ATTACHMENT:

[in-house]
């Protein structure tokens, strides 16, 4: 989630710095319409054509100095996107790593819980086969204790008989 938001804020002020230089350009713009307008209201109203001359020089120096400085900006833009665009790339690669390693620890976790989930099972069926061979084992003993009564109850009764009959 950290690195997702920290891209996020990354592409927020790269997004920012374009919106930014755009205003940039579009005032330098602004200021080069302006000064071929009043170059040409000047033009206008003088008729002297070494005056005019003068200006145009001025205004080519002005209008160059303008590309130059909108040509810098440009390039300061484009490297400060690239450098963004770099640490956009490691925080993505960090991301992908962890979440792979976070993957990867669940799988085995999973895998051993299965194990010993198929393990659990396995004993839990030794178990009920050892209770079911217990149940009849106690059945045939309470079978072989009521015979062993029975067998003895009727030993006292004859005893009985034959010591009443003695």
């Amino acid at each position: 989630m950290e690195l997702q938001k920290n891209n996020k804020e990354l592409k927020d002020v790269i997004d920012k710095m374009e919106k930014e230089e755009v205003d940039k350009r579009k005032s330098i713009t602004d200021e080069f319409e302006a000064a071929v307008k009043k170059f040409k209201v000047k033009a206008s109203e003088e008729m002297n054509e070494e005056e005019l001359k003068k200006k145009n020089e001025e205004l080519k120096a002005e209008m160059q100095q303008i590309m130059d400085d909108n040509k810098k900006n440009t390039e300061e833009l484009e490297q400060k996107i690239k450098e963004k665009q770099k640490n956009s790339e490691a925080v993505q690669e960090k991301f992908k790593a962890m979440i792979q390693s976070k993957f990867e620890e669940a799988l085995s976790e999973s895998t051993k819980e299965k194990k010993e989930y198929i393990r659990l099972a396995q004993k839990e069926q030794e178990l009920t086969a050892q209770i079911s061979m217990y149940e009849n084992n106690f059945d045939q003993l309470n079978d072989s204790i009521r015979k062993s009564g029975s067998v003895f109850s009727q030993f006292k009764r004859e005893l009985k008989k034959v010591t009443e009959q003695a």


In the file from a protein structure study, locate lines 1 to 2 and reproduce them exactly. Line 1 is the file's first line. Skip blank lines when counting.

[in-house]
């Protein structure tokens, strides 16, 4: 989630710095319409054509100095996107790593819980086969204790008989 938001804020002020230089350009713009307008209201109203001359020089120096400085900006833009665009790339690669390693620890976790989930099972069926061979084992003993009564109850009764009959 950290690195997702920290891209996020990354592409927020790269997004920012374009919106930014755009205003940039579009005032330098602004200021080069302006000064071929009043170059040409000047033009206008003088008729002297070494005056005019003068200006145009001025205004080519002005209008160059303008590309130059909108040509810098440009390039300061484009490297400060690239450098963004770099640490956009490691925080993505960090991301992908962890979440792979976070993957990867669940799988085995999973895998051993299965194990010993198929393990659990396995004993839990030794178990009920050892209770079911217990149940009849106690059945045939309470079978072989009521015979062993029975067998003895009727030993006292004859005893009985034959010591009443003695």